Dec 18, 2019 rated it it was amazing
Windward Heights (translated from French) by Guadeloupean author Maryse Condé is a retelling of Wuthering Heights by Emily Brontë. It feels wrong even calling it a retelling because Condé truly made this her own.
If Wuthering Heights was a dried fruit pit left in the cold to decay and wither, Windward Heights is the first bite of a ripe mango on a blistering day.

I truly felt transported every time I picked up this novel. Windward is set in the Caribbean in 19th century shortly after the aboliti
Update: January 23, 2019.

Emily Brontë wrote of violent, obsessive passion mired in the classism, sexism, xenophobia, and addiction in an English village backwater, contained in a favoured servant’s tongue. The slip to a tenant’s mean, self-involved mental energy served as no boon, no invigorative jolt to proceedings. If Wuthering Heights is the wind’s dull roar Windward Heights is the source.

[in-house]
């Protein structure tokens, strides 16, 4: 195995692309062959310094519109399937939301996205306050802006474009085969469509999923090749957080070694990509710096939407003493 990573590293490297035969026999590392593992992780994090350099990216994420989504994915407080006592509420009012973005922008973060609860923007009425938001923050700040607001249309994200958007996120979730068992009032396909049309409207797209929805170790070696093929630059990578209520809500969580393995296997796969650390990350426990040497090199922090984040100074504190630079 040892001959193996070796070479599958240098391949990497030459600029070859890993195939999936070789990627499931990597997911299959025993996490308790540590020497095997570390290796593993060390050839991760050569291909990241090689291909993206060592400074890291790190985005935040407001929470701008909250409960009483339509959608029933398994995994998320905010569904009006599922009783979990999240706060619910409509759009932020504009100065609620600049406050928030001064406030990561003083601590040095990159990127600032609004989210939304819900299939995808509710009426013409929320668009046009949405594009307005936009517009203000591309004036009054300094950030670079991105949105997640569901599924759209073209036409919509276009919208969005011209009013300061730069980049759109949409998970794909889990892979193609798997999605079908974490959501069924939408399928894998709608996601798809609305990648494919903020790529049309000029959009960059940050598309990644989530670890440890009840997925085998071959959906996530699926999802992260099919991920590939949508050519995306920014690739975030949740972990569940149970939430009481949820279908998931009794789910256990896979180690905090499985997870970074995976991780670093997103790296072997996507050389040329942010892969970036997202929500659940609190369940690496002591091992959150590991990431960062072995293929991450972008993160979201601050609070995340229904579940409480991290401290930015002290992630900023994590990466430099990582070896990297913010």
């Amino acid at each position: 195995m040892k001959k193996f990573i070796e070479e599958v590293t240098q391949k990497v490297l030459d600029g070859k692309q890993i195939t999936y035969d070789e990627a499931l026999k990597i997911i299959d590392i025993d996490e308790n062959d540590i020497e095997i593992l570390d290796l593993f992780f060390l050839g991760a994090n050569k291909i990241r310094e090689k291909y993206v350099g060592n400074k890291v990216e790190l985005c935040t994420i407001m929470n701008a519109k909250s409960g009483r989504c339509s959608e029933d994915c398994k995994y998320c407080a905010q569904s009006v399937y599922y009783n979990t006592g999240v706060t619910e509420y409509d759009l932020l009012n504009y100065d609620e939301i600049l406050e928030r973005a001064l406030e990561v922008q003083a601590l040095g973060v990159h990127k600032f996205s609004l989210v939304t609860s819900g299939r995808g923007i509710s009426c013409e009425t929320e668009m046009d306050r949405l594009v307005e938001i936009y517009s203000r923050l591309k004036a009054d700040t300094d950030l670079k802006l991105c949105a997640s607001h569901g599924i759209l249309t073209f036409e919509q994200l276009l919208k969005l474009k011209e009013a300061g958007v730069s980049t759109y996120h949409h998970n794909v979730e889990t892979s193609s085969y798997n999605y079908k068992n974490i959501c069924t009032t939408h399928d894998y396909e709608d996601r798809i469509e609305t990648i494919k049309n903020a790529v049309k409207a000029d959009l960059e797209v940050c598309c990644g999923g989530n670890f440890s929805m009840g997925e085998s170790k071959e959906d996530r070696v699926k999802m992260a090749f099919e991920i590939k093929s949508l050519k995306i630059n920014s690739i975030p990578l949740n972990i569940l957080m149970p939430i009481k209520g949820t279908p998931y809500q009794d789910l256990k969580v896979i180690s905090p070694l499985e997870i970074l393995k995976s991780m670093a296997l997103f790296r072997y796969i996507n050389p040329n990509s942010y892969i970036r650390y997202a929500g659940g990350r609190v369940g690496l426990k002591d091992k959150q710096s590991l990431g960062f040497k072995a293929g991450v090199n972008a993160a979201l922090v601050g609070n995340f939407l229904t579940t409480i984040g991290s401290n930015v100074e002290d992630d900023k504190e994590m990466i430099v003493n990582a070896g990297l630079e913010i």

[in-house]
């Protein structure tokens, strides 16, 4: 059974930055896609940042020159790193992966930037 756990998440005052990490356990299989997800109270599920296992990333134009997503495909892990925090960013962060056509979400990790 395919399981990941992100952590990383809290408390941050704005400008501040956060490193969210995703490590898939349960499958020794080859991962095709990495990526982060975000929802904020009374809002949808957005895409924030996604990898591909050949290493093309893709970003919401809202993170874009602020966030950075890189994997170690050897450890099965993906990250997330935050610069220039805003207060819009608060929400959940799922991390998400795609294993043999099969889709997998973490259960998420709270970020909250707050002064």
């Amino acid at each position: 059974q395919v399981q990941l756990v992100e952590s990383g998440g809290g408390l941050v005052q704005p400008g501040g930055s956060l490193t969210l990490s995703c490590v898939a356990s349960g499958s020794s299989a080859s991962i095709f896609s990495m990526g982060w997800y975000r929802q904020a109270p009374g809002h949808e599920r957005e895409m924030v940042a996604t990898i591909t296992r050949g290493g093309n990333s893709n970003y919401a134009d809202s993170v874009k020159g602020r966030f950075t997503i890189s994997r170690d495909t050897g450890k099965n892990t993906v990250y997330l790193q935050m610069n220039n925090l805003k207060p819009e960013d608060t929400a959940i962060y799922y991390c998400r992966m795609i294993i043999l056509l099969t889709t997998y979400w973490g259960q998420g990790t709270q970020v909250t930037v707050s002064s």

In an inversion of this ordered system–the original and the retelling–Condé saw the dark moor and formed
Jan 02, 2021 rated it it was amazing  ·  review of another edition
Shelves: favourites, fiction
I think I may have found my new favourite genre; postcolonial literature. This retelling of Wuthering Heights is set against the backdrop of mainly Guadeloupe and Cuba, and themes of race and class are so explicitly prevalent in the novel that it only added to the suffering that Rayzé (Heathcliff) had been subject to and added fuel to the revenge he wanted to inflict. And what revenge it was - not to mention the accidental consequences that his and Cathy's love would cause in generations to come ...more